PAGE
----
recover() is a built-in function in Go that stops the program abort sequence invoked by the call of the
panic() function. It restores the normal execution of the application and allows for handling the error passed to the
panic(). In other words,
panic-type errors and allows you to handle them instead of terminating the application.
Panic and Defer
panic() function is used in Go to report an unrecoverable state in the application that prevents it from running any longer. In general, there are two types of sources of such a state in an application:
- Lack of access to resources necessary for the application to run. For example, a database connection error in an application that updates data in the database causes the application to be unable to continue running. In this case, you should either wait for access or explicitly terminate the application with an unrecoverable error using the
- Programming bugs causing the runtime errors, such as indexing a slice out of bounds. They automatically trigger the
panic()and terminate the app.
A toy example showing how the
panic() function works for the case when the application lacks access to resources:
panic: error while connecting to db goroutine 1 [running]: main.main() main.go:15 +0x49 exit status 2
In the example, the
connectToDB() function always returns an error that we use as an argument to the
panic(). As a result, the last line of the
main(), printing the
"connected to db" string is never executed because the program starts the panicking sequence earlier, which results in logging the error to standard output and terminating the application.
defer statement ensures that a function is executed after the surrounding function returns (the one in which
defer was called). It does not matter whether the surrounding function ended without error or was interrupted by a panic. The
defer guarantees that the function following this keyword will be executed.
Look at the example:
As you can see, we call a sequence of three functions. The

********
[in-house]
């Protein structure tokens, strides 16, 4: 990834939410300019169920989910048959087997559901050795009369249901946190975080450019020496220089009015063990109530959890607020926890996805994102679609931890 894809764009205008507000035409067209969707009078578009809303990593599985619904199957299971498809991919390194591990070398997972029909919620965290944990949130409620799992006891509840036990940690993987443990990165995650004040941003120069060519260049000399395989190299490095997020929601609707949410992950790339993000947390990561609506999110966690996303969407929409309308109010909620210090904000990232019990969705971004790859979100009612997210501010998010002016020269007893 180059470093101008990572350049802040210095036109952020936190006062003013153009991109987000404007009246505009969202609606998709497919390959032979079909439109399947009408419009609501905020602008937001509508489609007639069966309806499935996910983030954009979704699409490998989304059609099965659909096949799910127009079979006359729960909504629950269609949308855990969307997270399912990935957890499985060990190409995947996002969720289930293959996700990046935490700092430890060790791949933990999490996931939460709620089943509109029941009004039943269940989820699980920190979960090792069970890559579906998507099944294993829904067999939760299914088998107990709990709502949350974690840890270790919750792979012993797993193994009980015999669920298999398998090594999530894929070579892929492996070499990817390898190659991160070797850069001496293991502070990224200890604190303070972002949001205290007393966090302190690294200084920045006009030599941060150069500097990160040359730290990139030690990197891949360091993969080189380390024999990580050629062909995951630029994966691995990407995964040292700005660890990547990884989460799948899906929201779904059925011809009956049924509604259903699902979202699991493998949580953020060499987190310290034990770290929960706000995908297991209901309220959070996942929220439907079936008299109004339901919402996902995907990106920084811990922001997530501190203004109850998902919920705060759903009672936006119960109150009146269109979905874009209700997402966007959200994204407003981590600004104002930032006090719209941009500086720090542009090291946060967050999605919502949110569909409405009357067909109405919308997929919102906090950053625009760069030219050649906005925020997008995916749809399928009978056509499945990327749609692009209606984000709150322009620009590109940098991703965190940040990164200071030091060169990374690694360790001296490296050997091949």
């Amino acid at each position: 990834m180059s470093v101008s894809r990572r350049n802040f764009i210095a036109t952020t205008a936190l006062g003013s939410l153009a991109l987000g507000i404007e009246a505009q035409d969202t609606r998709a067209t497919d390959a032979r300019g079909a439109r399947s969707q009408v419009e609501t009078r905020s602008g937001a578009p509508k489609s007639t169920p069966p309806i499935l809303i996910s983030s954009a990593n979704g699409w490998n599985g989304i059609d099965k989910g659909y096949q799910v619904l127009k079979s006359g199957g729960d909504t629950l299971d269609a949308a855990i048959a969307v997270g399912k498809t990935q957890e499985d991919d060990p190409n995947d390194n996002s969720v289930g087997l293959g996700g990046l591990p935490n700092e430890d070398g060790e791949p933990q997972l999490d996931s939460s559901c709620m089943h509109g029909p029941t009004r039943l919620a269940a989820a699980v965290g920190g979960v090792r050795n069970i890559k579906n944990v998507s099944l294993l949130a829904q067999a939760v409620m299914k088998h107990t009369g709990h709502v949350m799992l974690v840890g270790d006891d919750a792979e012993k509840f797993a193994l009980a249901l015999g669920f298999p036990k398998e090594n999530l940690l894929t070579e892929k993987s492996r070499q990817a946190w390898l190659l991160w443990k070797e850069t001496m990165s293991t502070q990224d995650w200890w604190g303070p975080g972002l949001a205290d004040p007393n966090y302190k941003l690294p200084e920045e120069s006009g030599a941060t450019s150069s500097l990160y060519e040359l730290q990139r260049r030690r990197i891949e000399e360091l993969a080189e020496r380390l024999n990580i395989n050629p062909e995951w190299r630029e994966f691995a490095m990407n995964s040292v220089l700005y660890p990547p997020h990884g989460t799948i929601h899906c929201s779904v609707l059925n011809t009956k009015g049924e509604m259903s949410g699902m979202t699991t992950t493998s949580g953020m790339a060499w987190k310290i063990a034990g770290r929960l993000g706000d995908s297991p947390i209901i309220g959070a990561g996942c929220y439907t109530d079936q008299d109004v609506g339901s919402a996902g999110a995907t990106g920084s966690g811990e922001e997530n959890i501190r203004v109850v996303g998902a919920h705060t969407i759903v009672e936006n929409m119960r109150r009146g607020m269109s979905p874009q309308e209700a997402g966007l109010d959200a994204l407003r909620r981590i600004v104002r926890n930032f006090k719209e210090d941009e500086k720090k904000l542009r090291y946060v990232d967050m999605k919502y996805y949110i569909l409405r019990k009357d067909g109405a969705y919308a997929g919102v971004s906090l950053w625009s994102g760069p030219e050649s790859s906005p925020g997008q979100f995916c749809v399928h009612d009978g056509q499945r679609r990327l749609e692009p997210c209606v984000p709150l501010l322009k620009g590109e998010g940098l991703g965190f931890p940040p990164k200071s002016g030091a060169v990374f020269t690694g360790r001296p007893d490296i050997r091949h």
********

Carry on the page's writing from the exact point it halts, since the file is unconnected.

main() function calls
foo(), which then calls
bar(), and the
baz(). In each of them, we print out the string
"Hello <function-name>" and in the first line declare the deferred function, which should print the string
"Bye <function-name>". After each of the three functions call, we print the string
"After <function-name>". Moreover, the
baz() invokes a panic with the string
"panic in baz".
The program prints the following result to the output:
Hello foo Hello bar Hello baz Bye baz Bye bar Bye foo panic: panic in baz goroutine 1 [running]: main.baz() main.go:20 +0xb8 main.bar() main.go:14 +0xaa main.foo() main.go:8 +0xaa main.main() main.go:24 +0x17 exit status 2
In the beginning, everything works as expected - the
baz() functions are executed one by one and print out the
"Hello <function-name>" messages. Inside the
baz() function, there is a panic, but it is not immediately visible in the output. Instead, the
foo() calls the deferred functions in sequence omitting the
"After <function-name>" string printing.
That is how the
panic() works - it starts the panicking sequence by immediately stopping the execution of the current function and starting to unwind the current goroutine function stack, running any deferred functions along the way. If this unwinding reaches the top of the stack, the panic is logged, and the program dies.
So, as a result of the panicking sequence, we can see the calls to
defer statement functions that print the
"Bye <function-name>" messages. During the panicking, the program do not call any other function than in the